Fed Up With the Fed: What It Means for the U.S. Dollar

Fed Up With the Fed: What It Means for the U.S. Dollar

President Donald Trump has opened a new front inthe cold currency war: He recently complained in an interview and on Twitter that the strong U.S.dollar puts the U.S. at a disadvantage and that China and the EuropeanUnion have been manipulating their currencies and interest rates lower.Moreover, for the first time since taking office, the U.S. presidentopenly criticized the Federal Reserve for tightening monetary policy, claiming that this “hurts all that we have done.” Thegreenback obliged and weakened against most currencies after his tweets on20 July.

Could this mark the end of this year’s dollar appreciation and thebeginning of a new phase of dollar weakness?

Supporting factors for the dollar

A new dollar downtrend is possible, as last year’s dollar depreciation andthe recent knee-jerk reaction demonstrate, because currency markets seem totake verbal intervention from the U.S. administration seriously. An initial market move caused by, say, a series of presidential tweetscould become a self-sustaining trend given that exchange rates areoften influenced by fashions and momentum models.

However, we think further dollar appreciation in the coming months is more likely formany reasons.

1. Unlike early 2017, when comments by President Trump and U.S. TreasurySecretary Steven Mnuchin sent the dollar on a path lower, the greenback doesn’t look excessively strong right now.Despite a 6% appreciation since its February 2018 trough, the dollar index(DXY) remains 8% below its December 2016 peak.

2.Growth rates differ: Last year’s dollar depreciation was helped by the rest of the worldplaying growth catch-up with the U.S. This year, the U.S. is likely to keepgrowing strongly due to fiscal stimulus, while China’s economy has beenslowing and growth in the eurozone has shown only tentative signs ofstabilizing after a sharp slowdown, albeit from lofty levels, during thefirst half of this year.

3. The Fed is likely to remain undeterred by the president’s verbal attackand keep marching up its own “appropriate policy path” dot plot. The Fed’s independence can only be repealed by an act of Congress, wherethere would likely be no majority for such a dramatic experiment, and FedChair Jerome Powell and the Federal Open Market Committee will be keen toavoid any semblance of yielding to complaints from the White House. As aconsequence, the rate differential between the U.S. and other developedeconomies is likely to widen further, lending support to the dollar.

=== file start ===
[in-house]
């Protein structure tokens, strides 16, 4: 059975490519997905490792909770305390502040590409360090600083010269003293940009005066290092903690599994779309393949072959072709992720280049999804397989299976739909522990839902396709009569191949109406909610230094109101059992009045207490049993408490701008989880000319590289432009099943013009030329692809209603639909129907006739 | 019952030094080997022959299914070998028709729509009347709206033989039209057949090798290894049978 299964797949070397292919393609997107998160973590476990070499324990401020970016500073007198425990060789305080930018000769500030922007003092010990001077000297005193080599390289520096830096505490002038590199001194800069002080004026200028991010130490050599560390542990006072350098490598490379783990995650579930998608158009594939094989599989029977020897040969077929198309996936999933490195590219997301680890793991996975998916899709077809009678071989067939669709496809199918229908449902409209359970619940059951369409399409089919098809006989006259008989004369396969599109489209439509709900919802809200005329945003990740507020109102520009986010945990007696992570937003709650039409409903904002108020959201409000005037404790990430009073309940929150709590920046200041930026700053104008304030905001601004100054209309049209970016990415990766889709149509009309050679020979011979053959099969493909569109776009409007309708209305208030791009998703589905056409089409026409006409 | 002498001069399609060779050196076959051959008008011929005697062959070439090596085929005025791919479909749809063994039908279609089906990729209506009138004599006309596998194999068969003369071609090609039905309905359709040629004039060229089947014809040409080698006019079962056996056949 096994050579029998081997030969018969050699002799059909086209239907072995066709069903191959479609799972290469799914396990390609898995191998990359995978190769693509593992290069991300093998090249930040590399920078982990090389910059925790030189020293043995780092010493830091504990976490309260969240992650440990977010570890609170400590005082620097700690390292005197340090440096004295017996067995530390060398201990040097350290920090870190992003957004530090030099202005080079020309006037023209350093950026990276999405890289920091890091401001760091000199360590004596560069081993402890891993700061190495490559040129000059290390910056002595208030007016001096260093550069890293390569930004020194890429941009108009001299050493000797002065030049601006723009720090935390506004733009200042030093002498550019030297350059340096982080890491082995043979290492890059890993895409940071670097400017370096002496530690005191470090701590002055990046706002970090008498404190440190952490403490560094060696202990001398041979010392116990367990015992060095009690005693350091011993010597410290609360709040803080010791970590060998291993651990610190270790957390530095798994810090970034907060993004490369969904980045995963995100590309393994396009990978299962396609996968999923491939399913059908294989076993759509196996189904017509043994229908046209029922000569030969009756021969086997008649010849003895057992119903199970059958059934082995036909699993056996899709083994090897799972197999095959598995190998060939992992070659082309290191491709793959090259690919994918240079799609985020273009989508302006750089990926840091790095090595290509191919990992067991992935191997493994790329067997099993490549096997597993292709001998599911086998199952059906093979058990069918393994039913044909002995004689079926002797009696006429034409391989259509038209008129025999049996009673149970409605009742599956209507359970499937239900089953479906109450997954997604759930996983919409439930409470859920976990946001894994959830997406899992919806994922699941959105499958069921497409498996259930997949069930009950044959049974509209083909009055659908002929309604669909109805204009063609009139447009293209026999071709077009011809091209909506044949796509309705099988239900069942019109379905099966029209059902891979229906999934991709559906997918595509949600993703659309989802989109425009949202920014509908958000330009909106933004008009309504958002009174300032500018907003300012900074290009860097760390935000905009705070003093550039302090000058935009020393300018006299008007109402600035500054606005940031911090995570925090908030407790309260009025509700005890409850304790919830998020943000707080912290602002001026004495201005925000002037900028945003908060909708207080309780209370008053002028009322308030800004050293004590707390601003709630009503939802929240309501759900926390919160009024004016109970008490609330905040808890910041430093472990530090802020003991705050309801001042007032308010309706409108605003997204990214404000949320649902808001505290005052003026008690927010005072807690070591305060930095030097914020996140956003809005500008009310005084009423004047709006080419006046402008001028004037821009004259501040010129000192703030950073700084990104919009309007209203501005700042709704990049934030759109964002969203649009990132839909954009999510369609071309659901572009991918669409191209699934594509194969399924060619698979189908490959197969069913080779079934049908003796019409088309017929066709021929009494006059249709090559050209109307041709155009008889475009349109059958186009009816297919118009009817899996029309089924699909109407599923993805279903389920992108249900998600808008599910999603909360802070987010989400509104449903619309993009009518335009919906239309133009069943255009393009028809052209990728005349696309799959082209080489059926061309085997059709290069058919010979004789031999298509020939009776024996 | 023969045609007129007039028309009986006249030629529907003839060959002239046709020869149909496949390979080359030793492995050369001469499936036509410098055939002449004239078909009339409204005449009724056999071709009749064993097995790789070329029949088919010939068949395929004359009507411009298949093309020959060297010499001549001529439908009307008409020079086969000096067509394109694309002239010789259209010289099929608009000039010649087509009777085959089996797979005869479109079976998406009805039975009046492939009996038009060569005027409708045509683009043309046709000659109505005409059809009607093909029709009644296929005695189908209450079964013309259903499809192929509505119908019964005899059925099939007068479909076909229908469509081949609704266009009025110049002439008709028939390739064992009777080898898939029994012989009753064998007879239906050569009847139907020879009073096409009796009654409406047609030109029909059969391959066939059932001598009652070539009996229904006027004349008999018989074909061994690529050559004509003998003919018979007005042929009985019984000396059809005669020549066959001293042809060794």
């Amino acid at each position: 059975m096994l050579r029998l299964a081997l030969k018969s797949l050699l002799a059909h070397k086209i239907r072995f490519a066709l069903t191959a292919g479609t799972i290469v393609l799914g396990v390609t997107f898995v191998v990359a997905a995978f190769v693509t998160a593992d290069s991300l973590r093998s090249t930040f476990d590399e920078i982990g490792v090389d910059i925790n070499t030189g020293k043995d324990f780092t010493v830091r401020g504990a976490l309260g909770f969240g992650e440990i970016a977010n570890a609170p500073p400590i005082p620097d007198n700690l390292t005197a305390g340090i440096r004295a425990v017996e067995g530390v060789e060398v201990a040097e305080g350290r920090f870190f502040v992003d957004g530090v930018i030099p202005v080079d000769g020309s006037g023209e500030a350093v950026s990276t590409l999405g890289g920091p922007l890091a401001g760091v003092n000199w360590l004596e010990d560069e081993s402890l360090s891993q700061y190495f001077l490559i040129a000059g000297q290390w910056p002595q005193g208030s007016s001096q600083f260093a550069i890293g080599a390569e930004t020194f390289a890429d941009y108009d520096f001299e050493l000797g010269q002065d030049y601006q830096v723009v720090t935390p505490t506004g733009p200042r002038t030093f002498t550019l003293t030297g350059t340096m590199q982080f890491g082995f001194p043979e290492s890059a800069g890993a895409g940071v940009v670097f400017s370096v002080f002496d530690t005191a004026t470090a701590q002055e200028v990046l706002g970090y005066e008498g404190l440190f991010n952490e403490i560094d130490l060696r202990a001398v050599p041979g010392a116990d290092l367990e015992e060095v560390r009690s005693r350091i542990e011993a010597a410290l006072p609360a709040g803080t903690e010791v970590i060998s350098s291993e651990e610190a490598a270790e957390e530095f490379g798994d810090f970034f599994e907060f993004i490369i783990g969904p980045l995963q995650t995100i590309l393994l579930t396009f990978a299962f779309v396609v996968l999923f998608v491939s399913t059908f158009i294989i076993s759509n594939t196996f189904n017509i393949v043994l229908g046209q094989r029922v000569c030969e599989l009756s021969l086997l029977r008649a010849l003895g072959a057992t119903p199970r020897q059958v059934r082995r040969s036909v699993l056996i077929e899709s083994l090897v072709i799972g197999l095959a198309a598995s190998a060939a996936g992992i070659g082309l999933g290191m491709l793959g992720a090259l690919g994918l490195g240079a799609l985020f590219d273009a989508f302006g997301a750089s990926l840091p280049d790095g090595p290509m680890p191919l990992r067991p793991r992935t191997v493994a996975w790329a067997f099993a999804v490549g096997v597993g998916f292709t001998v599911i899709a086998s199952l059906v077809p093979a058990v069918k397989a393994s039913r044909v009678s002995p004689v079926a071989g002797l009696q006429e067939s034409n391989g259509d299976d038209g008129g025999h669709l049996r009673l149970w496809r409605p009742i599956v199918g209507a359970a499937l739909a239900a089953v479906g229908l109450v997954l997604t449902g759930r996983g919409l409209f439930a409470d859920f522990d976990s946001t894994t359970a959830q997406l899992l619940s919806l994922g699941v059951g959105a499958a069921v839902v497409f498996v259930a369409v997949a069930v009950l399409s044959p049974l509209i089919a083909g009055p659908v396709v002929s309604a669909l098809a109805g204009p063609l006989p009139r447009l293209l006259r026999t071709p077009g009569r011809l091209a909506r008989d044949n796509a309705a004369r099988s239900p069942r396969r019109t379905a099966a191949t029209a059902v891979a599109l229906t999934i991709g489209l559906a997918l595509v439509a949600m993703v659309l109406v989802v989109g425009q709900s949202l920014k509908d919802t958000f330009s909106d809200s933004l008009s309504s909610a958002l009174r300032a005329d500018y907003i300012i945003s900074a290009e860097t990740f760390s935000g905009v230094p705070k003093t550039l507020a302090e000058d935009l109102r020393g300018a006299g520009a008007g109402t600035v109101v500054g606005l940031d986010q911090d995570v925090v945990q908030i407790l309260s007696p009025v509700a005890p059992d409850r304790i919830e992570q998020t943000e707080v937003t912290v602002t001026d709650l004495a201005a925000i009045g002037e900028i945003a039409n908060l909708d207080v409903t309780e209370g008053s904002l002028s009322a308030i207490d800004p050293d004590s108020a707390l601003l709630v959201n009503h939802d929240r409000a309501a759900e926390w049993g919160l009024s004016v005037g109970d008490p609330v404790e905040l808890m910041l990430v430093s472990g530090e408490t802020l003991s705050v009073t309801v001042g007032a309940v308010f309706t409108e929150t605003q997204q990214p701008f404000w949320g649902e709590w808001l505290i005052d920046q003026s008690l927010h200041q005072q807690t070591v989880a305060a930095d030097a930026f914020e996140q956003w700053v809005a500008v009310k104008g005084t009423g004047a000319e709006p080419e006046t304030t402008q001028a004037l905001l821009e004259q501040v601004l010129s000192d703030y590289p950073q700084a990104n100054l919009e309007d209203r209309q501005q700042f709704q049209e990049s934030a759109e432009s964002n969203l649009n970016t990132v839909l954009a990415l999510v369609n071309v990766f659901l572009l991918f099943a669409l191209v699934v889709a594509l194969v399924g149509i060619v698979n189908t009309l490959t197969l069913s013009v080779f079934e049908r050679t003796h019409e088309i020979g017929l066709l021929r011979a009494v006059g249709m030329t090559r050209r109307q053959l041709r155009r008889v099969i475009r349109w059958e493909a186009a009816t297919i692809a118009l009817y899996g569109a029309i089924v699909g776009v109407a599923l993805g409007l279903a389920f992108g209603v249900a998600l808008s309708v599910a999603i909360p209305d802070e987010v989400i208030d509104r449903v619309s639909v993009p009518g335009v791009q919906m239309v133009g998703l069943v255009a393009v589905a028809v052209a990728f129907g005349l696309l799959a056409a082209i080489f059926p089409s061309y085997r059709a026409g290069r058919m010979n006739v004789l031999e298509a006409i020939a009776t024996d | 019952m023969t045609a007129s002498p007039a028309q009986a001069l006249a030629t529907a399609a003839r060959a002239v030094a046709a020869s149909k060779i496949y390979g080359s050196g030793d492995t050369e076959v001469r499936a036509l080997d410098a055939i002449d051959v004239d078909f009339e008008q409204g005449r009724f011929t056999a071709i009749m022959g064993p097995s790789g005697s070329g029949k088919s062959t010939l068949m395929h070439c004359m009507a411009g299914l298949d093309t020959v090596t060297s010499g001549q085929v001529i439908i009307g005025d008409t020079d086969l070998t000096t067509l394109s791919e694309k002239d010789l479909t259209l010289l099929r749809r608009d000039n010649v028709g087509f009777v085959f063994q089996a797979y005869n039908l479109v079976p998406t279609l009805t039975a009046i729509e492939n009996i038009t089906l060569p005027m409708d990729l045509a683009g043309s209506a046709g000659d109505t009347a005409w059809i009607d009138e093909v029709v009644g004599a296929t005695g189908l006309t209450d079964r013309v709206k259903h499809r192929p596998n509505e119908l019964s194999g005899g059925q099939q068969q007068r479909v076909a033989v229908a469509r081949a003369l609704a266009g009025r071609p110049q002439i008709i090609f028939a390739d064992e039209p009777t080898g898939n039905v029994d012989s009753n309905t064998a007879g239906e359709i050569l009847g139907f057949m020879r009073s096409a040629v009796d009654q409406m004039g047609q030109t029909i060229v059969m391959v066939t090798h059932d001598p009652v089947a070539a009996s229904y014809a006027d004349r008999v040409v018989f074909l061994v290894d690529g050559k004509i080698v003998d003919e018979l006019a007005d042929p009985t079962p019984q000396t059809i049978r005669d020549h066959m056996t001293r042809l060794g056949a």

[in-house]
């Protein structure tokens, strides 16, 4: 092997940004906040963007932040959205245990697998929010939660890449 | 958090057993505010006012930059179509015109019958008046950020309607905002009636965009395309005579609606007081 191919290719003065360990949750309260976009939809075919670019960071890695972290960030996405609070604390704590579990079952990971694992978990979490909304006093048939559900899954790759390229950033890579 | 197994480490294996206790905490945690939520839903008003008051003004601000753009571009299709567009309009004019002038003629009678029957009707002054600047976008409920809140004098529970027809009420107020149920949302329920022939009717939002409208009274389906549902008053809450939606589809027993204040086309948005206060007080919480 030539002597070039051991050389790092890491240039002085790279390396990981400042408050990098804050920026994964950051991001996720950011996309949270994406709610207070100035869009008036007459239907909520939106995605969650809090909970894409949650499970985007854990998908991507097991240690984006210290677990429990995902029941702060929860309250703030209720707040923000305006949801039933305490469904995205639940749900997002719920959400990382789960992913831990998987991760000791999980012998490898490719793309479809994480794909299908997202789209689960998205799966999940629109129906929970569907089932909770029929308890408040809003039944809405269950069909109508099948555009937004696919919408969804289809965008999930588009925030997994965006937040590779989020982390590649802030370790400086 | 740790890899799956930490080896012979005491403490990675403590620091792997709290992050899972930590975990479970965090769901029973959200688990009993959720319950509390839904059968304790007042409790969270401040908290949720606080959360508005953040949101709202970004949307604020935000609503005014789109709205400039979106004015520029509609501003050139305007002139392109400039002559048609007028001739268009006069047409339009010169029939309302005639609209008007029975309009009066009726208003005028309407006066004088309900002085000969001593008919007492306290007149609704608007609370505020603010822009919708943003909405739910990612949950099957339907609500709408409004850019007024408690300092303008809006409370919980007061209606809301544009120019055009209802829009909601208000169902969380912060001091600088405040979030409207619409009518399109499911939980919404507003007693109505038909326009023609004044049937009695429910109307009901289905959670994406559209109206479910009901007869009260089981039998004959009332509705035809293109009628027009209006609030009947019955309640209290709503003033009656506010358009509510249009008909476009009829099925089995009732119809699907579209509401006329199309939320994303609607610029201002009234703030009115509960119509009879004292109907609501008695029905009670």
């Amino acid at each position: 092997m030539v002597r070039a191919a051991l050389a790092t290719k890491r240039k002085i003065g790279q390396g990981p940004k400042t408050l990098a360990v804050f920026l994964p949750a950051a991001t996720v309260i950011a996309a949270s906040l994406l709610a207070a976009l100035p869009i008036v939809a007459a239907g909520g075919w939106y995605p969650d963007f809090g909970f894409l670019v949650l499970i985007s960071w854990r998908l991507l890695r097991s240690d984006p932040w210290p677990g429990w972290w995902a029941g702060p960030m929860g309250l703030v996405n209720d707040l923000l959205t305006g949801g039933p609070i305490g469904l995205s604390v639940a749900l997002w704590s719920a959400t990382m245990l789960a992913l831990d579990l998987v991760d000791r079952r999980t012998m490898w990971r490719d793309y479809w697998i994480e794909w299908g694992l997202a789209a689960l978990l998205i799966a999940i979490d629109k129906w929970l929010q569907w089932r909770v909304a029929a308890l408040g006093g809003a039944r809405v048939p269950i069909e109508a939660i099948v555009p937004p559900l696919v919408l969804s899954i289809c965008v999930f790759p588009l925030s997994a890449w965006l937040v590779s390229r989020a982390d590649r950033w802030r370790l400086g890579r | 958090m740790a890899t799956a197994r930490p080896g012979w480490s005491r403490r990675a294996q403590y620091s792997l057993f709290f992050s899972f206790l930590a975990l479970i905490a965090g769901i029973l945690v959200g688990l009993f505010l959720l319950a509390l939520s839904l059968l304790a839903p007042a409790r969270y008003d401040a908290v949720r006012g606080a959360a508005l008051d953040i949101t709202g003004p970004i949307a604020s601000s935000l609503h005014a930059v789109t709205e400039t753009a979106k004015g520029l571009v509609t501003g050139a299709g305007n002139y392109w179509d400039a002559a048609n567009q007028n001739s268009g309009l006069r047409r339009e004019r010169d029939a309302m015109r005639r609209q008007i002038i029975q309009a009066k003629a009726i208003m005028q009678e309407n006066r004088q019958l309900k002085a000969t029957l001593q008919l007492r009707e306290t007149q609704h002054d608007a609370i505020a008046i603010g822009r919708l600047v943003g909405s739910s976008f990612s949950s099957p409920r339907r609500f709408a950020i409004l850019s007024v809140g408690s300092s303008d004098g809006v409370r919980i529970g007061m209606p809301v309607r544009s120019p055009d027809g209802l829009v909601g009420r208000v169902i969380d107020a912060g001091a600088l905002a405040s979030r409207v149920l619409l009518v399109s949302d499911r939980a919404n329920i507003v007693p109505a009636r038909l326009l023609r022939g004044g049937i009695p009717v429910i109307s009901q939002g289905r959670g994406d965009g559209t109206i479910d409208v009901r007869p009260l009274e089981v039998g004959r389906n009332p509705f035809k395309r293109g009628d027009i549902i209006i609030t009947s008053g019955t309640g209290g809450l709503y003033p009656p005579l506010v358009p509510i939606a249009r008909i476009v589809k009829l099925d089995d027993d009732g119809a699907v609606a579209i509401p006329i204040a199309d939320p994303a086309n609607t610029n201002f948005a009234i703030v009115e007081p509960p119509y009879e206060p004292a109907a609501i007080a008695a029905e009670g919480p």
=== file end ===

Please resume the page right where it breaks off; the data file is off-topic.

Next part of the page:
4.China looks likely to continue easing liquidity in an attempt to smooth thedeleveraging process and support its economy and asset markets.This suggests further downward pressure on the yuan versus the dollar.While the Chinese authorities will probably want to avoid a sharp andabrupt currency depreciation, which would provoke the U.S. administrationfurther, more yuan depreciation should be expected.

5.Last but not least, trade tensions between the U.S. and other countries are likely tocontinue in the run-up to the November U.S. midterm elections,as polls suggest that President Trump’s tough rhetoric is very popular withthe Republican base. The threat of tariffs on an additional $200 billion ofimports from China and the threat of a 25% tariff on all imported autos andparts are real and will likely lead to more volatility in financial marketsin the coming weeks and months. Rising risk aversion typically supportsU.S. assets relative to foreign assets, including the dollar against mostcurrencies. (A notable exception is the yen.) Also, while there are nowinners in a full-blown trade war (if it should come to pass), the U.S.stands to lose less than countries with large trade surpluses, which shouldalso support the dollar.

So while President Trump’s re-entry into the cold currency war and hisinclusion of the Fed on his list of targeted adversaries could possiblyinitiate a dollar downtrend, the strong countervailing trends suggesta more likely outcome is further appreciation of the greenback duringthe remainder of this year.

For more on our currency views, see related content on the PIMCO Blog.


Joachim Fels is PIMCO’s global economic advisor and a regular contributor to the PIMCO Blog.


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